Archaeological discoveries

EGYPT. Nefertiti soon under the radar

British archaeologist Nicholas Reeves has just been authorized to travel to Egypt to verify his hypothesis on the presence of the burial of Nefertiti near that of Tutankhamen, in the Valley of the Kings. The bust of Nefertiti, at the Neues Museum in Berlin.

SUSPENSE. Even if he has not yet set foot on Egyptian soil, the British archaeologist Nicholas Reeves is eagerly awaited there... Not a daily newspaper which does not announce these days the imminent arrival in Cairo, the September 28, 2015, from the man who claimed to be able to prove the presence of secret and still unknown rooms contiguous to the famous tomb of Tutankhamun, in the Valley of the Kings, in Luxor. In a study published this year, the researcher explained that he had detected the existence of "two doors" hidden under the painted decorations of the burial chamber, one leading to a storage room, the other to "an inviolate burial chamber" which, according to him, could well be that of Nefertiti, the famous queen of Egypt.

Speculations that have convinced the highest Egyptian authorities, since upon his arrival, Nicholas Reeves, currently at the American University of Arizona (United States), should meet Mamduh al-Damati, the Egyptian Minister of Antiquities to go to his company at the place of all hope:the tomb of Tutankhamun (KV62), the child king, who died at the age of 19 in 1324 BC. Is the tomb of Nefertiti, wife of Pharaoh Akhenaten really hidden behind these walls?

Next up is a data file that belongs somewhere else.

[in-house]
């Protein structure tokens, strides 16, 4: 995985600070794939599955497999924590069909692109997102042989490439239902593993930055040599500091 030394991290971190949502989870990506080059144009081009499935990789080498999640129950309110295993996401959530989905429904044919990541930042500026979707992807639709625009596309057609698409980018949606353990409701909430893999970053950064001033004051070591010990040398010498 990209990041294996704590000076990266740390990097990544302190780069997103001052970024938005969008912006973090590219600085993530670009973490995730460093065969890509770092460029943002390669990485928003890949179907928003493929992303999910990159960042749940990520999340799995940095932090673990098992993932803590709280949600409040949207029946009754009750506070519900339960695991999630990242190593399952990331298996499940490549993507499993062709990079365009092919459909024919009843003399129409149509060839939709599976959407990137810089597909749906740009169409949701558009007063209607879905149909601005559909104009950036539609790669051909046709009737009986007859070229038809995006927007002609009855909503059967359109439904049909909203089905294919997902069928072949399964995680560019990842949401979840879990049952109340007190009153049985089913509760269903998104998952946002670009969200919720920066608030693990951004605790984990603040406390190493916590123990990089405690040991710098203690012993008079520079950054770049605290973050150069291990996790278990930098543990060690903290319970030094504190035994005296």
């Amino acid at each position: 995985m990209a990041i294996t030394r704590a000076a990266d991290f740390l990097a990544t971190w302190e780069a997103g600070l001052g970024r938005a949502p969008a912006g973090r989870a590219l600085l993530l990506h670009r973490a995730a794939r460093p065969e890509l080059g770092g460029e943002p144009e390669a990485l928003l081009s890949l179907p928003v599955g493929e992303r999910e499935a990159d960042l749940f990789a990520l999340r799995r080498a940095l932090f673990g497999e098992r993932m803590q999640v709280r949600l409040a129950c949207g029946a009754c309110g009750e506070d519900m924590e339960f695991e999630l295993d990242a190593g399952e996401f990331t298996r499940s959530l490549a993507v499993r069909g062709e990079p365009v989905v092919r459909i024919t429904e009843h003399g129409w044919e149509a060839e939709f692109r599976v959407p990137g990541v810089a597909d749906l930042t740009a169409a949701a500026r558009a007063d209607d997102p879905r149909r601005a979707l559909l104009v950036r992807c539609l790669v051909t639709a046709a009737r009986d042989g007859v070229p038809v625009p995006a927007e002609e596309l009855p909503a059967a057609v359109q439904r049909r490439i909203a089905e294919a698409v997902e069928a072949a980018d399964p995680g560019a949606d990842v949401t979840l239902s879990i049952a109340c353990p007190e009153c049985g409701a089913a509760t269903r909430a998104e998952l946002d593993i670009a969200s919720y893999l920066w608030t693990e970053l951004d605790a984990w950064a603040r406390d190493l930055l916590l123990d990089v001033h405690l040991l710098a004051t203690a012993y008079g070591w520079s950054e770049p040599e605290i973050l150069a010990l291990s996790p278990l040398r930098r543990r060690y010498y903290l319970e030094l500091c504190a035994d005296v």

No radar checks at first in Tutankhamun's tomb

To verify this theory, the Egyptian authorities agreed to radar checks being carried out inside the tomb. "However, they won't happen on this first visit “, confided Nicholas Reeves to Sciences et Avenir. They will undoubtedly take place during the month of October, after having obtained, for security reasons, the necessary clearances for their use in the tomb, explained Mouchira Moussa, the spokesman for the Ministry of Antiquities. This second examination is scheduled after the arrival of special equipment from Japan. "Preliminary results "should nevertheless be presented at a conference scheduled for 1 st October in Cairo. A curious coincidence, on September 20, the closure of the tomb of Tutankhamun to the public for restoration work was announced... The repair of the floor of the famous tomb would have to be done.